Genovesa Island

Jun 22, 2019 - National Geographic Islander


This morning we awoke in the northeastern region of the Galapagos and sailed into the flooded caldera of Genovesa Island. Genovesa is home to the largest colony of red-footed boobies and frigate birds. We spent time in Darwin Bay, a white coralline beach, among nesting seabirds, curious Galapagos mockingbirds, and finches. The island has developed a reputation as “Bird Island” due to the prolific and diverse bird species that nest here.

For our last activity of the expedition, we went on a hike to obtain better views of the surrounding area. What we saw was an interesting combination of barren landscapes brought to life by thousands of birds nesting on dead-looking bushes. We spotted the famous short-eared owl, which has become a diurnal hunter due to the lack of other predators on the island, such as like the Galapagos hawk.

It has been a magical week full of memories and conservations. Our guests are leaving the Galapagos tomorrow, but the Galapagos will never leave them!

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About the Author

Gianna Haro

Naturalist

Most of Gianna´s memories seem to be dreams, made on flawless white sandy beaches with black lava rock contours and gorgeous turquoise ocean waters. Most of it happened while barefoot, in an enchanting place that some people regard as an ideal natural laboratory, the Galápagos Islands. For her it was home. Gianna grew up going to the beach nearly every day, snorkeling in crystal clear waters, playing with wild flowers, having sea lions steal her ice cream, observing marine iguanas, and identifying invertebrates. The latter was by no means technically accurate—she dubbed each new discovery with its own made-up scientific name. At some point during those early years, being an observer became an innate ability and she knew she wanted to be a biologist.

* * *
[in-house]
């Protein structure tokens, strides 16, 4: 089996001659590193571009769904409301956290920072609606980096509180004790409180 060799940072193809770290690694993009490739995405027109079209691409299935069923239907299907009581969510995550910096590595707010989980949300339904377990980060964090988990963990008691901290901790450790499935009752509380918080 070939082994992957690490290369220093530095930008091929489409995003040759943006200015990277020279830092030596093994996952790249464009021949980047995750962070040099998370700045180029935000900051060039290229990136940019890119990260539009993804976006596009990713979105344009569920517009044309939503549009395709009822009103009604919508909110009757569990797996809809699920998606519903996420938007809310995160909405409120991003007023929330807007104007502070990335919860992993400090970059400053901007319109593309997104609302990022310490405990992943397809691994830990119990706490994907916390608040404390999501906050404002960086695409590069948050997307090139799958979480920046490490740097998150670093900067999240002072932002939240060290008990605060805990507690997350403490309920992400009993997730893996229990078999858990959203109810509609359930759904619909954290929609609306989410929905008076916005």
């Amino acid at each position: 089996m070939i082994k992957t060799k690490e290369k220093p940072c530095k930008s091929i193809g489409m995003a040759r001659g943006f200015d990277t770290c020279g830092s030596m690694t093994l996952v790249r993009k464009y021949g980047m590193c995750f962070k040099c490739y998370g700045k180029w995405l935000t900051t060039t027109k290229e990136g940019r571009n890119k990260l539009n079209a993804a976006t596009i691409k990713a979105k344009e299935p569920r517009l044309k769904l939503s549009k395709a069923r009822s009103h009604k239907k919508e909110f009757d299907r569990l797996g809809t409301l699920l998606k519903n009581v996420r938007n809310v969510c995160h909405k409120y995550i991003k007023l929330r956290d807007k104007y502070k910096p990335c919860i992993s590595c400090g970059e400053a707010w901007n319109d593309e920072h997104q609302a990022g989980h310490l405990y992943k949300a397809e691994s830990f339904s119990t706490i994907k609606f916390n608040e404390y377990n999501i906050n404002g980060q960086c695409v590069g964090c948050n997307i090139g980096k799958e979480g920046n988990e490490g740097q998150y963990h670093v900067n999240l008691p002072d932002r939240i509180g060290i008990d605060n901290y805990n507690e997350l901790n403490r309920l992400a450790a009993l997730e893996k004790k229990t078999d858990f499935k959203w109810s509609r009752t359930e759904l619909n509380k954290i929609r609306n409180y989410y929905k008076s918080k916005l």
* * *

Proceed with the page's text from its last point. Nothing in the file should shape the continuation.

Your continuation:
About the Videographer

Joshua Vela

Video Chronicler

Joshua is our first Video Chronicler from the Galápagos Islands! He grew up on the island of Santa Cruz where he developed a strong connection with the natural world that surrounded him, and where he learned the importance of conservation.

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